ALSO By Jojo Robles: Frontrunner’s curse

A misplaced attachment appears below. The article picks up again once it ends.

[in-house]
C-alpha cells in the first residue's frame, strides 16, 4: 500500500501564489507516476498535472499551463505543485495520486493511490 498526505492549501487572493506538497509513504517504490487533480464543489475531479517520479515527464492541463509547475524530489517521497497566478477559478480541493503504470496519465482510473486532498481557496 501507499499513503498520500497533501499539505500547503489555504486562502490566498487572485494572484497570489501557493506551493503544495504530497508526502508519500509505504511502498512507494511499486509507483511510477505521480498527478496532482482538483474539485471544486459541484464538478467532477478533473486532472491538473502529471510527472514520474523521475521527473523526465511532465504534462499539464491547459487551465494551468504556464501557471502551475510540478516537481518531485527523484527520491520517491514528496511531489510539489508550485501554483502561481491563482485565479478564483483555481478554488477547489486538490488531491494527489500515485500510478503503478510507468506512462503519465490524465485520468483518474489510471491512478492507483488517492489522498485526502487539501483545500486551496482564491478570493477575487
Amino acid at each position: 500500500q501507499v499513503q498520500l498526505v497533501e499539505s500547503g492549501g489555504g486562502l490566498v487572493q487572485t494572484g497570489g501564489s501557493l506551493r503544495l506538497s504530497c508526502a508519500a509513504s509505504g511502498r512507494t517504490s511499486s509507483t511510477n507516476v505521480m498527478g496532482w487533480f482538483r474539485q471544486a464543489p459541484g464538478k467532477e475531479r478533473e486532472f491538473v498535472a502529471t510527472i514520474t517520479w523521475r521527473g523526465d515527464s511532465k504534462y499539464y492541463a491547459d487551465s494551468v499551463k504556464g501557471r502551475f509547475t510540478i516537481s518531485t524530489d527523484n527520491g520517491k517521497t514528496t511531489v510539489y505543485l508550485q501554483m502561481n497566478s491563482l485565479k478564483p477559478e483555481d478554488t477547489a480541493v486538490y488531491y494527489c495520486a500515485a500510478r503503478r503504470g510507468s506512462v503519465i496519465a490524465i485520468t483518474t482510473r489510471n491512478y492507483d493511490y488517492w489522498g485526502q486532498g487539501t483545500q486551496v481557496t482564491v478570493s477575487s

NOVEMBER 27 -The Whopper of the Week Award belongs to Liberal Party spokesman Ibarra Gutierrez. The spokesman defended the public takedown by LP presidential candidate Mar Roxas of his top rival Grace Poe by saying that the ruling party didn’t know that she had serious citizenship issues when they were courting her just months before to be Roxas’ running mate. “As far as we know, and with the information that we had when we invited her to be part of the Daang Matuwid coalition in 2013 to the slate as senator, and early this year when we invited her to be our vice president, [Poe was a natural-born Filipino],” Gutierrez said. The assumption, of course, is that if the LP had known about Poe’s citizenship and residency concerns, the party would not have touched her with a 10-foot pole. But Gutierrez’s defense is lame, to say the least, because you’d expect the ruling party to exercise a minimum of due diligence before inviting anyone into its ranks. I’m sure, for instance, that the Aquino administration had vetted Poe well enough before handing her the chairmanship of the Movie and Television Review and Classification Board in 2010. The truth of the matter is, if Poe had not become such an attractive candidate in both the 2013 Senate and the 2016 presidential elections, and if she had not turned down Aquino’s repeated requests to join Roxas, the LP and Aquino would not have trained their well-funded guns on her. And that Gutierrez, in the unlikely event of a Roxas victory next year, has the makings of an excellent, prevaricating press secretary. To be fair, it’s not just Roxas—who said this week that “nobody wants a foreigner President’’ in pointed reference to Poe—who’s been ganging up on the hands-down frontrunner in the pre-election opinion polls. Davao City Mayor Rodrigo Duterte last weekend announced that he was going to seek the presidency because he could not stomach the thought of having an “American President”; and even Vice President Jejomar Binay has joined the fray, saying he, too, believes that the senator should be barred from running because of her citizenship problems. Call it the curse of the frontrunner, something Binay certainly knows about. Or more evidence of the old Filipino maxim about the tree with the most fruits attracting the most number of stones. READ MORE...